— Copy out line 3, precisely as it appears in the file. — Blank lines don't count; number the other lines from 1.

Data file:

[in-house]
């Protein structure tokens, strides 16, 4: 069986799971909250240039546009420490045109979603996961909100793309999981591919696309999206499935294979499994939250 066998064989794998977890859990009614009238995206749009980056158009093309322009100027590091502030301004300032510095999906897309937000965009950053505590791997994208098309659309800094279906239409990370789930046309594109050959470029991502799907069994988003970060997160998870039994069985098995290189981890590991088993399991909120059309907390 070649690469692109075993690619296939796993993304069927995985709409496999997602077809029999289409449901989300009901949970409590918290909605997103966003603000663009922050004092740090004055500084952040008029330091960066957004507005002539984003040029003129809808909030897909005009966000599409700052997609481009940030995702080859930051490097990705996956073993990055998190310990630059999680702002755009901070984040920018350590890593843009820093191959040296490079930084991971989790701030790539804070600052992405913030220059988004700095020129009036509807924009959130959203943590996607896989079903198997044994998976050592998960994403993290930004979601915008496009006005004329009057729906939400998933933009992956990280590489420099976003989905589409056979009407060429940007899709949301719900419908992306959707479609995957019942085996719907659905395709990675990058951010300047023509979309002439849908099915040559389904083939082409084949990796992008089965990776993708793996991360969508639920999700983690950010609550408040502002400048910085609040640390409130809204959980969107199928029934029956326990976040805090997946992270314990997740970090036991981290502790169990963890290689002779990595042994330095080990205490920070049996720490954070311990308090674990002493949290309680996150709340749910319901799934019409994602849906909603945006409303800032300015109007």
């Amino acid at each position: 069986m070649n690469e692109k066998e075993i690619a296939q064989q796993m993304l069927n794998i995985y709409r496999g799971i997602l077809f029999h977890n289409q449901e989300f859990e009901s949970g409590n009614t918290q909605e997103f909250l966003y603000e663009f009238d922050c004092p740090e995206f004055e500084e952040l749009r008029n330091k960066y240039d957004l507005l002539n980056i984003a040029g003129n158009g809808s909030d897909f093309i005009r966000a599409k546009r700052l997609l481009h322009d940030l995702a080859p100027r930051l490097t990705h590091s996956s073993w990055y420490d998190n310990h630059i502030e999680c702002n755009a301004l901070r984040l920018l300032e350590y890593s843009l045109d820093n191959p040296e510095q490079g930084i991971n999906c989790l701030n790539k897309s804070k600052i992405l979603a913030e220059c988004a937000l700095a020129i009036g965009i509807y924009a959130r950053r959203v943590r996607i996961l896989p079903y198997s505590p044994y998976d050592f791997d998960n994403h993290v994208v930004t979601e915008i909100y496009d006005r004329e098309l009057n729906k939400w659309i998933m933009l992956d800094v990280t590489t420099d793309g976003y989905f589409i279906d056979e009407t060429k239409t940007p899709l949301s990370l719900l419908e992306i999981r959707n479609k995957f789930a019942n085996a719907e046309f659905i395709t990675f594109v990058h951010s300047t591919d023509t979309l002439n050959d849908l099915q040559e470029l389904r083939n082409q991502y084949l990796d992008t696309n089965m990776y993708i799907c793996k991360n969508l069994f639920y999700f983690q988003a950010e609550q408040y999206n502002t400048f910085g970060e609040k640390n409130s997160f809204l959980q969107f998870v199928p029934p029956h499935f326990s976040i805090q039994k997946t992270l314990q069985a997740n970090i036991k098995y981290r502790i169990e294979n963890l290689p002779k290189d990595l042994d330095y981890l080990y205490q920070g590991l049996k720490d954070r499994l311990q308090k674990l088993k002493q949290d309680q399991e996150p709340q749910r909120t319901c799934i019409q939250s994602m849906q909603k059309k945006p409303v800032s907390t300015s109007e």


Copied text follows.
């Amino acid at each position: 069986m070649n690469e692109k066998e075993i690619a296939q064989q796993m993304l069927n794998i995985y709409r496999g799971i997602l077809f029999h977890n289409q449901e989300f859990e009901s949970g409590n009614t918290q909605e997103f909250l966003y603000e663009f009238d922050c004092p740090e995206f004055e500084e952040l749009r008029n330091k960066y240039d957004l507005l002539n980056i984003a040029g003129n158009g809808s909030d897909f093309i005009r966000a599409k546009r700052l997609l481009h322009d940030l995702a080859p100027r930051l490097t990705h590091s996956s073993w990055y420490d998190n310990h630059i502030e999680c702002n755009a301004l901070r984040l920018l300032e350590y890593s843009l045109d820093n191959p040296e510095q490079g930084i991971n999906c989790l701030n790539k897309s804070k600052i992405l979603a913030e220059c988004a937000l700095a020129i009036g965009i509807y924009a959130r950053r959203v943590r996607i996961l896989p079903y198997s505590p044994y998976d050592f791997d998960n994403h993290v994208v930004t979601e915008i909100y496009d006005r004329e098309l009057n729906k939400w659309i998933m933009l992956d800094v990280t590489t420099d793309g976003y989905f589409i279906d056979e009407t060429k239409t940007p899709l949301s990370l719900l419908e992306i999981r959707n479609k995957f789930a019942n085996a719907e046309f659905i395709t990675f594109v990058h951010s300047t591919d023509t979309l002439n050959d849908l099915q040559e470029l389904r083939n082409q991502y084949l990796d992008t696309n089965m990776y993708i799907c793996k991360n969508l069994f639920y999700f983690q988003a950010e609550q408040y999206n502002t400048f910085g970060e609040k640390n409130s997160f809204l959980q969107f998870v199928p029934p029956h499935f326990s976040i805090q039994k997946t992270l314990q069985a997740n970090i036991k098995y981290r502790i169990e294979n963890l290689p002779k290189d990595l042994d330095y981890l080990y205490q920070g590991l049996k720490d954070r499994l311990q308090k674990l088993k002493q949290d309680q399991e996150p709340q749910r909120t319901c799934i019409q939250s994602m849906q909603k059309k945006p409303v800032s907390t300015s109007e």